When Robert Moses, the notorious New York master builder, wanted to cow the journalists who covered him, he knew he didn’t have to harangue or threaten his way to a favorable story. Food and drink did the trick. A reporter on the Moses beat, whether covering the opening of a new hydroelectric power dam or a row of toll booths, could expect to be treated to a fountain of liquor, a 40-foot buffet table, or a chartered airplane packed with celebrities. In addition to these Dionysian ribbon cuttings, Moses hosted “working” lunches for the press, a way to advance his agenda while offering special access.BTW, apparently John McCain 's political operation was well known for keeping the alcohol flowing, which might explain that whole "Straight Talk Express" myth tat the press ran with for such a long time.
“Hospitality has always been a potent political weapon,” Robert Caro wrote in The Power Broker, his seminal biography of Moses. “Moses used it like a master.”
This practice continues unabated, as made clear in a recent batch of hacked emails released by WikiLeaks. The meals may be smaller and the settings less lavish, but the goals remain the same: for a person in a position of power, in this case Hillary Clinton, to groom a friendlier press corps. Non-journalists, as well as conservative outlets, reacted with anger and incredulity at emails—the Clinton campaign has not disputed their validity—that showed the campaign setting up off-the-record dinners and cocktails with John Podesta, the campaign chairman, and Joel Benenson, her chief strategist. (The Huffington Post had reported on the Podesta meeting previously.) Journalists mostly shrugged at the revelations.
Their dismissal is misguided. The emails may highlight business as usual, but it is a business practice that has helped stoke distrust of the press in 2016 and has propelled a narrative, pushed by Donald Trump, that the mainstream media is in the bag for Clinton. The implications of that will linger long after Election Day.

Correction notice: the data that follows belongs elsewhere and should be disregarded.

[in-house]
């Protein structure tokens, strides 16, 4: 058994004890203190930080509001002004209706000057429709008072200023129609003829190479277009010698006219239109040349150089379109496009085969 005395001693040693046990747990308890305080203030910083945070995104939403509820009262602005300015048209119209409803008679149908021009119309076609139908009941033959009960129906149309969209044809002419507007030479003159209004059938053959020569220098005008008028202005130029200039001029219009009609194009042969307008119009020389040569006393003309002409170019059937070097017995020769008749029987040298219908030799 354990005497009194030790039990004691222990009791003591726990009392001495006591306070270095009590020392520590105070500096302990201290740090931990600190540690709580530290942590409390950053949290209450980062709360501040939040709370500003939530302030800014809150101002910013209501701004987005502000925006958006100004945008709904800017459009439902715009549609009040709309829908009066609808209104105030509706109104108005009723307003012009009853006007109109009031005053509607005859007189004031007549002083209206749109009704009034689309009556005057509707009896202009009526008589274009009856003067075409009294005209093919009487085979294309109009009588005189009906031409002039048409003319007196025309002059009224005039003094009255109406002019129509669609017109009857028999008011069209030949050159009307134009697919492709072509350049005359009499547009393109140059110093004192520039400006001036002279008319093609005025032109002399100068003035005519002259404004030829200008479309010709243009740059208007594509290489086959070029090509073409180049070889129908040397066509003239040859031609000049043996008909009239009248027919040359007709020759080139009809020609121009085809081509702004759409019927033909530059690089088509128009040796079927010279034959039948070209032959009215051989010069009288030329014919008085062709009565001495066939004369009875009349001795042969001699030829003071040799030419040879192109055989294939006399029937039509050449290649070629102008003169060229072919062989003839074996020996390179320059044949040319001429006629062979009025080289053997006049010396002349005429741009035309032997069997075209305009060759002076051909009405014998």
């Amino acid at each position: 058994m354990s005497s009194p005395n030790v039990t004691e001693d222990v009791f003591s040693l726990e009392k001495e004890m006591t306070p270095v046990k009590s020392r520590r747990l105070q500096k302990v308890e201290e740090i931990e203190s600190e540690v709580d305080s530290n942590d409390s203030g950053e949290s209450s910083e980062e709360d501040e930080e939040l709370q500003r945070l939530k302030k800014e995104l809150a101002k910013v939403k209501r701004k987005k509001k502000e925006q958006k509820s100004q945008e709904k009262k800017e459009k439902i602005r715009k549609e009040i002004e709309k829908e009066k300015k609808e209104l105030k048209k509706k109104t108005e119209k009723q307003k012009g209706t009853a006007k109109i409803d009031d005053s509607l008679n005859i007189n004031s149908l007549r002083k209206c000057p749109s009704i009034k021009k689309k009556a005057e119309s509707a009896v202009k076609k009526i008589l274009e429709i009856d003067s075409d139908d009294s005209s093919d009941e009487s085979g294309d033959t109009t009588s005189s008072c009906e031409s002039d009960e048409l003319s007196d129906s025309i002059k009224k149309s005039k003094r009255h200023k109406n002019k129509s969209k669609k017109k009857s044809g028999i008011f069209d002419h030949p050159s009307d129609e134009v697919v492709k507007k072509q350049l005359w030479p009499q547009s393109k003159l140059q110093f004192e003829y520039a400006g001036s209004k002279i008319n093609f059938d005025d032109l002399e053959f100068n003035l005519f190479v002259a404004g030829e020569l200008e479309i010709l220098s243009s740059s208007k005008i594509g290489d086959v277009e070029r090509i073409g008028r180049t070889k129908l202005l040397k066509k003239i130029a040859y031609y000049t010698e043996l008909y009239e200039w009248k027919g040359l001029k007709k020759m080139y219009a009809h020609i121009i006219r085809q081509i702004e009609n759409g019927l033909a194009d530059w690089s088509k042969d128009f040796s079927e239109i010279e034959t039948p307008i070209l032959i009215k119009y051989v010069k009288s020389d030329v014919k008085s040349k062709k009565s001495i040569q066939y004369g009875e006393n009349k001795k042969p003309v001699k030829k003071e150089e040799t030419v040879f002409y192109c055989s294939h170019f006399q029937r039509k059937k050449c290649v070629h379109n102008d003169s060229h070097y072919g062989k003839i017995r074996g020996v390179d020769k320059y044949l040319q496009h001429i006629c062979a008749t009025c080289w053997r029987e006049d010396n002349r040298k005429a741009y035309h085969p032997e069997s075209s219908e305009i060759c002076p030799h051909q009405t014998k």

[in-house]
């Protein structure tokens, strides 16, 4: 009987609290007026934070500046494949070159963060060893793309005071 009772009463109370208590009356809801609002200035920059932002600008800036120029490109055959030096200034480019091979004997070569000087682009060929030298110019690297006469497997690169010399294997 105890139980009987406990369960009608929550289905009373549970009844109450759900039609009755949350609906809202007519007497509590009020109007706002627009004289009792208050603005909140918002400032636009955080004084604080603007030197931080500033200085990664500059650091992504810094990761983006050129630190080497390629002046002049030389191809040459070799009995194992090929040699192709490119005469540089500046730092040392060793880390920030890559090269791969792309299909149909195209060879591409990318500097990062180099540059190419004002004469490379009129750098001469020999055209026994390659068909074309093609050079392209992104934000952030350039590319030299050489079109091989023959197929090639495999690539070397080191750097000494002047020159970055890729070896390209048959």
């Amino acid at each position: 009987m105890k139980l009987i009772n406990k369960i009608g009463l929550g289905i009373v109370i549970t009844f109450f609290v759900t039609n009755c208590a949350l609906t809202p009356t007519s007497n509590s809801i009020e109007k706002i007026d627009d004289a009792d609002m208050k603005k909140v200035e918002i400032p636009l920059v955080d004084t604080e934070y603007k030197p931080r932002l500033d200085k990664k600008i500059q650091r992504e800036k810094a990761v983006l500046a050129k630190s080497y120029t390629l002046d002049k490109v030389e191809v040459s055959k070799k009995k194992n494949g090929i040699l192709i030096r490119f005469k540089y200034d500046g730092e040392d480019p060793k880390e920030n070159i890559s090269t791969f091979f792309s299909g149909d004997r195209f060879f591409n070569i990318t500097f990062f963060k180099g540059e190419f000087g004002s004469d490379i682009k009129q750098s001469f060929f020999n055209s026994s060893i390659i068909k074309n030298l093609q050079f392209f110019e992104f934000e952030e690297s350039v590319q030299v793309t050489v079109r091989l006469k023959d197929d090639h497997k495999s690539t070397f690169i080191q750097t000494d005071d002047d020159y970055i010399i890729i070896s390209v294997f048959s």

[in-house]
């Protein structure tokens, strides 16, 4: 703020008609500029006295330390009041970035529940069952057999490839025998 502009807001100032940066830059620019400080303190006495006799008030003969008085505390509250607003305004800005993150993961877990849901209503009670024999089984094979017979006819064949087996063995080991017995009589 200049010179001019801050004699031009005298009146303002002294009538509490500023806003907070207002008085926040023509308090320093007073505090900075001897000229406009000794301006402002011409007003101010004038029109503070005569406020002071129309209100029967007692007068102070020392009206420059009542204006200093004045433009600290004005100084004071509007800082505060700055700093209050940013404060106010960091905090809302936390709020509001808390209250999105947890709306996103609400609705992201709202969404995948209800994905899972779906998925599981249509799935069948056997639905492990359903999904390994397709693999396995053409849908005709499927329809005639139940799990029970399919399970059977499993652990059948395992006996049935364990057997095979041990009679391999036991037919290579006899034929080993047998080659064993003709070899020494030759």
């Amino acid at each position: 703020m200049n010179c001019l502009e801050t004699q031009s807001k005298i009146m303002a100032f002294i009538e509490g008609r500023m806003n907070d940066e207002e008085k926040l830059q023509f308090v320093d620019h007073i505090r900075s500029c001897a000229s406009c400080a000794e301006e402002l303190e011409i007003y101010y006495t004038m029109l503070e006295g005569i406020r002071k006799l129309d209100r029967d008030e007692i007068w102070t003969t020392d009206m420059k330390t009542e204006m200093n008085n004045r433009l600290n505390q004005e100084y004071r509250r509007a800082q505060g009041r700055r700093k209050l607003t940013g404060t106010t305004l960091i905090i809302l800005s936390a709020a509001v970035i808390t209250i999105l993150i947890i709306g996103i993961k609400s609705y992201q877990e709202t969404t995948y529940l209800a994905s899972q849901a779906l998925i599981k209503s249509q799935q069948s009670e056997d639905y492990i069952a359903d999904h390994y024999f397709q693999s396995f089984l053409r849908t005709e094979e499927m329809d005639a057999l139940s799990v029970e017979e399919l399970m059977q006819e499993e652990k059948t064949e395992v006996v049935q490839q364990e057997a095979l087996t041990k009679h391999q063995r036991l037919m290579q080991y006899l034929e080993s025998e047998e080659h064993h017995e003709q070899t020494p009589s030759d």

On April 9th, 2015—shortly before Clinton officially announced she was running for president—Podesta cooked for at least 28 reporters at his Washington DC home. The reporters came from leading national outlets like the Associated Press, The New York Times, The Washington Post, and NBC. According to the leaked email, the dinner had five goals for the Clinton campaign: “Getting to know” reporters closely covering Clinton; “setting expectations” for the announcement and “launch period”; “framing” Clinton’s message and the race; “demystifying key players” on Clinton’s campaign; and “having fun and enjoying good cooking.”
If the reporters understand, implicitly or explicitly, that these events exist solely to advance the agenda of a particular candidate, why show up? Why spend a night in the spin zone over Podesta’s creamy risotto, knowing the campaign is trying to co-opt you? If reporters can document with outrage the ways in which lobbyists fete elected officials, why is the practice okay when reporters are on the receiving end?
Before I go on, let me say that I have not always practiced what I’m preaching here. For two years, I was a member of the New York City Hall press corps and attended several off-the-record parties at Gracie Mansion, the lavish mayoral residence on the Upper East Side. I went because, in addition to thinking the visit would be good for building sources, it felt nice to amble around a mansion with a buzz. Important people were around me, so I felt important. I regret going now and I don’t intend to show up again. No knock against Mayor Bill de Blasio’s hors d’oeuvres, all reimbursed by my former employers at the New York Observer, but it makes far more sense for the mayor to host one of these soirees than for me to show up. I can—and should—do my job despite them.
As Caro understood, the best reporting is done on the margins, away from the siren charms of power and prestige. “It is more difficult to challenge a man’s facts over cocktails than over a conference table,” Caro wrote. “More difficult to flatly give the lie to a statement over a gleaming white tablecloth, filet mignon, and fine wine than it would have been to do so over a hard-polished board-room and legal pads.”
07 November 2016
Not only can you buy off reporters, but you can do so with some free food and booze: